and Bob DeVos
at Cecil's; Jed Levy
's quartet performing the tracks from their then-new album at a church; and Mark Murphy
at Trumpets. Is there one concert that got away that you still regret having missed?
There is no one particular concert. However, I only got to hear Dizzy Gillespie
and Dexter Gordon
play one song each, at tributes to other performers. I wish I could have heard them play entire sets at their own gigs. It also would have been great to hear Chet Baker
on one of his good days. If you could go back in time and hear one of the jazz legends perform live, who would it be?
I would love to have heard Gerry Mulligan
and Chet Baker at the Haig on the West Coast. While I had often heard Mark Murphy live from 2004 on, I wish I could have heard him around the time he was recording masterpieces for Muse Records in the '70s and '80s. What makes a great jazz club?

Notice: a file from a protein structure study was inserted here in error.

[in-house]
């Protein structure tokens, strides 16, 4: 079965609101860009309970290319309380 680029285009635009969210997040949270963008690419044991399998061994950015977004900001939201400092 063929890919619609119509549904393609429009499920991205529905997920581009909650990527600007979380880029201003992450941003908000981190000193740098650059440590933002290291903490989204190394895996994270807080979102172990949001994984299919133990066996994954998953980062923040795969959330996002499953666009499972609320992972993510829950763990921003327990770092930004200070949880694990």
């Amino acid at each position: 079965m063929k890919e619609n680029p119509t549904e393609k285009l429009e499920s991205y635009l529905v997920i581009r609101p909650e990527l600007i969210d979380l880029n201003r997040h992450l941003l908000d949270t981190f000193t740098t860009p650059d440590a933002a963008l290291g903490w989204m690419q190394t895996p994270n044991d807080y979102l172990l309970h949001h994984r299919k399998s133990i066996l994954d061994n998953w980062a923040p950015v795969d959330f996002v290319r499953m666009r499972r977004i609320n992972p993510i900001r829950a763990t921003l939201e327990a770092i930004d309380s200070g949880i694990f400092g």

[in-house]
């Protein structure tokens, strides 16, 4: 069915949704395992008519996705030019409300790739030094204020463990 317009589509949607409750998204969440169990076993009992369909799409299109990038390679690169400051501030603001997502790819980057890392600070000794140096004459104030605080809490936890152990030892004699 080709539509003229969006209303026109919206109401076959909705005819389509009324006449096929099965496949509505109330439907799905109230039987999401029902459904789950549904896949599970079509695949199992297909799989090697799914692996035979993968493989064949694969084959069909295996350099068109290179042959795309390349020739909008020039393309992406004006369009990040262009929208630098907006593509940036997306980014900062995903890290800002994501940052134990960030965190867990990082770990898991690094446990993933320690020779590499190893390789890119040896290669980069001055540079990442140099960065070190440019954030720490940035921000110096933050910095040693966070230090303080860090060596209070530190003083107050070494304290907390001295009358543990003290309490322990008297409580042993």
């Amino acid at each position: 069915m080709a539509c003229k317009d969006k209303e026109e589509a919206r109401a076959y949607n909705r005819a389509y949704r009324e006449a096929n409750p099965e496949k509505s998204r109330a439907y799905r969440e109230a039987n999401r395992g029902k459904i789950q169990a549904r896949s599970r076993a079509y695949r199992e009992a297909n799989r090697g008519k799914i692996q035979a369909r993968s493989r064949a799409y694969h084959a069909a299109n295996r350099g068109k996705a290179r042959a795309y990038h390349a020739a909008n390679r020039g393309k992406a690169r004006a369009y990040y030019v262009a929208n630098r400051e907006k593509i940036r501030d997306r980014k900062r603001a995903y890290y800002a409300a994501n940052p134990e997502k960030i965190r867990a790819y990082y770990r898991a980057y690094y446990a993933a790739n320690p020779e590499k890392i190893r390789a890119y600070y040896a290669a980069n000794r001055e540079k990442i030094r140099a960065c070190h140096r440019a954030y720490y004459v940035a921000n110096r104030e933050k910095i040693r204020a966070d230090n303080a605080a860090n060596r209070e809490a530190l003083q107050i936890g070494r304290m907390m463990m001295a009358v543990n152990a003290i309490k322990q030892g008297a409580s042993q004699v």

A good variety of performers (not the short list of favorites which seems to be the norm at certain clubs), not being so wedged in that I am practically sitting on the same seat as the person next to me, and not feeling like I need to take out a loan to afford the cover charge and minimum. Which club are you most regularly to be found at?
55 Bar, mainly for the vocalists, and Smalls or Mezzrow, mainly for the instrumentalists. Is there a club that's no longer here that you miss the most?